Thanks to the digital age and through specific and limited merchandising I can say they’ve gotten farther than I myself have gotten, and not just locally.
Commentary about your works
I feel really good. Makes me proud and glad someone else out there sees what I conceived in my thoughts and brought to reality, and finds a connection with them. I’ve learnt that people’s perspectives differ. So, even when I get a bad comment on an artwork, I take it in my stride and don’t let it weigh on me. I am the creator, I like it enough to share and sharing it is not an imposition on others to do the same. This doesn’t stop me from welcoming constructive criticism from fellow artists whose opinions I value and cherish.
Defining being a humanist
When I say I am a humanist, I mean I don’t let my religion, tribe or country define who I am as a person and how I relate with fellow humans. Too often, people categorise their relations with people based on religion or ethnicity, forgetting we are indeed all humans who were just born a bit different from others. There are deeper definitions of humanism, but this is the one I like to go with. I will rather be referred to, liked, loved, seen or criticised as a person generally, than under a religious or ethnical label. As a regular volunteer for charity events, I know enough to overlook the typical labels and just be nice to my fellow human as oppose to seeing a divide when there is really none except in our individual actions.
Becoming the Lagos State Deputy Divisional Youth Ambassador
The journey started officially in late October when I got information about a leadership initiative programme organised by the Lagos State Ministry of Youth and Social Development. I was able to fill the form and went for screening after duly notifying my boss, Hon. Kasunmu, that I might be needing days off to attend the training which he granted.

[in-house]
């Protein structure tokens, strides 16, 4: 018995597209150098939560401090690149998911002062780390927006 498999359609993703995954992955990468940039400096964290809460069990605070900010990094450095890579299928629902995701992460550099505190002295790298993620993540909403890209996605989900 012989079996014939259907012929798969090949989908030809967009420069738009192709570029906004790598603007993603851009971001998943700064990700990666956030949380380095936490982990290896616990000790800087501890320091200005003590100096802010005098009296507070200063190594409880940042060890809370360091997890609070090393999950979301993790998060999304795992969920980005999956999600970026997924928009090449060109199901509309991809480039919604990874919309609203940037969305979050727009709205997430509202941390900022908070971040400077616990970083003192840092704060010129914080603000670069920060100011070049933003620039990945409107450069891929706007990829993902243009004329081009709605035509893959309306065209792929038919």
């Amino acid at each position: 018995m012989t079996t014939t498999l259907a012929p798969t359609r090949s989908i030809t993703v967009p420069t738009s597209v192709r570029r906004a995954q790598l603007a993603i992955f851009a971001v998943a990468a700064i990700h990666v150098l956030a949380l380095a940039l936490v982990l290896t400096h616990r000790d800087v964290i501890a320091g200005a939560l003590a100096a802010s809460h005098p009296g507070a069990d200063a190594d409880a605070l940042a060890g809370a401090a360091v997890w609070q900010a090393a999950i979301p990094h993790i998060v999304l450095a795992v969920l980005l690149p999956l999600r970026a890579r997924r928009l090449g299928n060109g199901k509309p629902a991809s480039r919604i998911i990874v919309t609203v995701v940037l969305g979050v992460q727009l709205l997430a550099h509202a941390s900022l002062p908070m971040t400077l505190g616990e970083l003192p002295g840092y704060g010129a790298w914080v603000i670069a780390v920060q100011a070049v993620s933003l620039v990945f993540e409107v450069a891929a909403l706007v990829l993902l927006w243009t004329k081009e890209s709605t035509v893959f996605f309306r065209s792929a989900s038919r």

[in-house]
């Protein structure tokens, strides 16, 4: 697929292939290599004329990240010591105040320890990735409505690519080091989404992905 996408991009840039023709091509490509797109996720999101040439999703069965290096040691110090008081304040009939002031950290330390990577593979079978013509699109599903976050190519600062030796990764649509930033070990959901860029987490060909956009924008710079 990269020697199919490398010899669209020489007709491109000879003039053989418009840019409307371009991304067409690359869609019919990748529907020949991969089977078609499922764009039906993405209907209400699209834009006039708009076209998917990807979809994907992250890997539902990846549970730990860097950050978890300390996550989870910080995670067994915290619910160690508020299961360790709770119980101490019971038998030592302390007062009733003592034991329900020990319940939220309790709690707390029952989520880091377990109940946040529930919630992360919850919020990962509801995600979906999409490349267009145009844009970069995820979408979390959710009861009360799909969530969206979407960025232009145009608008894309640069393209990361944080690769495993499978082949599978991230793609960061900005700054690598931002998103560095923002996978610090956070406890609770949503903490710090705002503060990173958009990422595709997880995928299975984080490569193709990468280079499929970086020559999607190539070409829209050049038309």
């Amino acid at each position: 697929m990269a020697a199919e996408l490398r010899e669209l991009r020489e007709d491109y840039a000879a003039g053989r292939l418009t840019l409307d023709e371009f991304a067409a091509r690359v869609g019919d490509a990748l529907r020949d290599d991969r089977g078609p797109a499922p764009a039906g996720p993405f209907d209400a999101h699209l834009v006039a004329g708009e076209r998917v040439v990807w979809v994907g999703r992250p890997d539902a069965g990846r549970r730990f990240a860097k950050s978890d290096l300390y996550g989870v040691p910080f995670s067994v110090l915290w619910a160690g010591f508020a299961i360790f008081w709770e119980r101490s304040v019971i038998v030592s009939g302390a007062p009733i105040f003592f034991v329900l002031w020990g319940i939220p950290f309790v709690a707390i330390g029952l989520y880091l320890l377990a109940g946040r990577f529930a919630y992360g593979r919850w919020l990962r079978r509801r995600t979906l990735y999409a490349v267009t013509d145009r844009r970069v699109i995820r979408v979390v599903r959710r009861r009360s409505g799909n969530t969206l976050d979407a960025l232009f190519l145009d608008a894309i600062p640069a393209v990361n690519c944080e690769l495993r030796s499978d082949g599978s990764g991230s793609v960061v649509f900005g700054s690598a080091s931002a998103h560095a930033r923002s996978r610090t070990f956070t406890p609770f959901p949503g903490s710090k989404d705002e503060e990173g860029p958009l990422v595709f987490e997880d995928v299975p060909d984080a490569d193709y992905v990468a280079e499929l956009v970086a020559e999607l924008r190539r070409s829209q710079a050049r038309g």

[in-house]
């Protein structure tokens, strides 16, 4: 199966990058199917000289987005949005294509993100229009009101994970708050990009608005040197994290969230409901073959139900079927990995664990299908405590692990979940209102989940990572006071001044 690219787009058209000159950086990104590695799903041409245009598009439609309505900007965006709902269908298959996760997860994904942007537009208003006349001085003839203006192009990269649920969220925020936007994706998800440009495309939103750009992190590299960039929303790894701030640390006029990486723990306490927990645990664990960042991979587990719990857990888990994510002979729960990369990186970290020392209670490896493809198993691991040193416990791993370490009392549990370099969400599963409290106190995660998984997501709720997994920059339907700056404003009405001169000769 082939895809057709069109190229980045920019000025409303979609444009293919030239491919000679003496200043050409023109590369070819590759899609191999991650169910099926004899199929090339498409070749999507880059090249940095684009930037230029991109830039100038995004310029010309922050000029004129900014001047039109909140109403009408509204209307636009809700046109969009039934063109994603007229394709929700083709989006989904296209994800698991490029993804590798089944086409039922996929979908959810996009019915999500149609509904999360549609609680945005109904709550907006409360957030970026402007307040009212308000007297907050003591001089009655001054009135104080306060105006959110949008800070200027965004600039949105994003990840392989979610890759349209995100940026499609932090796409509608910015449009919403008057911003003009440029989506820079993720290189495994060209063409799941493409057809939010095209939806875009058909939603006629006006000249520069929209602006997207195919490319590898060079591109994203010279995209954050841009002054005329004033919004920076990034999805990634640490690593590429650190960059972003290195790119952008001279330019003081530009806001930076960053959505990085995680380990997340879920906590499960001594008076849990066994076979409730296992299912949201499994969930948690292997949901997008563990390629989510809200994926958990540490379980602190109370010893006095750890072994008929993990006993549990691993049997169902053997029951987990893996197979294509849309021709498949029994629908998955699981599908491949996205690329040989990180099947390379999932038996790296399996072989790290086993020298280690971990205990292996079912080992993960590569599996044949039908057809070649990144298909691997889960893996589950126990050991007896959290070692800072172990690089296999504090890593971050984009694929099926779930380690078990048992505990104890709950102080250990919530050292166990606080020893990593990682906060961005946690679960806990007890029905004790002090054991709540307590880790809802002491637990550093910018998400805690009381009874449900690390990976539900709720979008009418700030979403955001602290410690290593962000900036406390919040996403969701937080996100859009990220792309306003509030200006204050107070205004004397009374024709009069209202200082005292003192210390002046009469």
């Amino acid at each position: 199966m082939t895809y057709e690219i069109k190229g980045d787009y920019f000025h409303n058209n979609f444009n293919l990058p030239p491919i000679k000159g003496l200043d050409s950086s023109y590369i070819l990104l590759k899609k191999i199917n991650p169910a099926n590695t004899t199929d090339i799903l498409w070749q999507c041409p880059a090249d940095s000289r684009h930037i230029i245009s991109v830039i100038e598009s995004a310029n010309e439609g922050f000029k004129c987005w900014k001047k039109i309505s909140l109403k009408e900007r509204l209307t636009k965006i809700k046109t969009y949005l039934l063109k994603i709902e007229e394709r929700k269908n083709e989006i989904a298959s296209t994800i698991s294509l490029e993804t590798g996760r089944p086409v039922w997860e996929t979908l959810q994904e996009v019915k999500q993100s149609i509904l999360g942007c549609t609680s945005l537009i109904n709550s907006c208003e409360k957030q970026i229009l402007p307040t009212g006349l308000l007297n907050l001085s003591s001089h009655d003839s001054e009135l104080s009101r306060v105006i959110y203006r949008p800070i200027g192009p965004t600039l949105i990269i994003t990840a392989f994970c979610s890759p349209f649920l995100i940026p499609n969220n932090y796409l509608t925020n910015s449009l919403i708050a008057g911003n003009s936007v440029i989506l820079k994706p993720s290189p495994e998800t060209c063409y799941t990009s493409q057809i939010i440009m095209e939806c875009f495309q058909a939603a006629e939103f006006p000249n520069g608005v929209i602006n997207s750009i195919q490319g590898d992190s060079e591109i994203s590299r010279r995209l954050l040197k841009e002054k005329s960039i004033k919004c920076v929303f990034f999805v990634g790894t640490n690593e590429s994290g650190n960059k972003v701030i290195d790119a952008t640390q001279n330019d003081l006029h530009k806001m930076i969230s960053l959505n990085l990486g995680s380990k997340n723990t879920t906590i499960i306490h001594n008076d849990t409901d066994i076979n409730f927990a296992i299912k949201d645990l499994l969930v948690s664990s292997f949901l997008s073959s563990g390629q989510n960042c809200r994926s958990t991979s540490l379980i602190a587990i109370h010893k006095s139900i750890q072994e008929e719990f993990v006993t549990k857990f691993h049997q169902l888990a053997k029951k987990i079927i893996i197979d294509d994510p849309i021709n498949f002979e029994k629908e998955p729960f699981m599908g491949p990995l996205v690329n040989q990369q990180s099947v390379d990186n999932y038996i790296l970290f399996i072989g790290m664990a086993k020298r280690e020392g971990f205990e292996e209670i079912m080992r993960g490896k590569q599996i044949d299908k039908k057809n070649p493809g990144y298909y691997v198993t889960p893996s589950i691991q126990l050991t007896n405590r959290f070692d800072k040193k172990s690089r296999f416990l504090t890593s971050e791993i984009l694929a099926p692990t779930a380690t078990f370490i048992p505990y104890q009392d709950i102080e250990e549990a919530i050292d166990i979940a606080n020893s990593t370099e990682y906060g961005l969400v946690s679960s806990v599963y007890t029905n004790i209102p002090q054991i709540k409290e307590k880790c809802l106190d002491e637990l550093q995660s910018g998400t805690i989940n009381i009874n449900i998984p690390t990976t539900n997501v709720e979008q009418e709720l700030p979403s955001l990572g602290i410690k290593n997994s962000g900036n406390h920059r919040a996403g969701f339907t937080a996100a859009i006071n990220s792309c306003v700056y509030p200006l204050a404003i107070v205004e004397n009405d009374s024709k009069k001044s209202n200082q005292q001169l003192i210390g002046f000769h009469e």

I was selected for the programme and after the five days’ training, I was among the 10 chosen out of about 100 people from my division to make it to the final residential camping stage. It was an eye opener for me meeting and mixing with so many people of varying ages and backgrounds. I acquired more knowledge and confidence about leadership, team work, patriotism and volunteerism which had always been a passion of mine. Fifty of us made it to the camp with a few of us selected as team leads afterwards, as we’ll all be working together for the duration of our ambassadorship tenure.
I hope to create and exhibit more, hopefully sell more as well
I want my works to make people curious, to scratch and think beyond just the surface, to research and also find a way of enjoying the process and thoughts that goes into creating the piece right in front of them, with the knowledge that there is no limit to the human mind if we take away the box.
I don’t define myself as one thing or another, I am a mix and balance of opposites, I am an artist but also a lover of academics. Life to me is a state between living and death, whether as a journey or lesson which should be enjoyed with more love, light and optimism, irrespective of which possible afterlife we hope to end up in.
How I would advice people to enjoy art
Just look at the colors, look from different angles, and notice the perspectives. Art can be both loud and quiet, in different forms so you don’t have to force it, just listen and connect either slowly or fast, in the now or later and in your own way without imposed thoughts. In the next few years, I see myself better at my craft, more known for what I do and breaking more barriers and boundaries.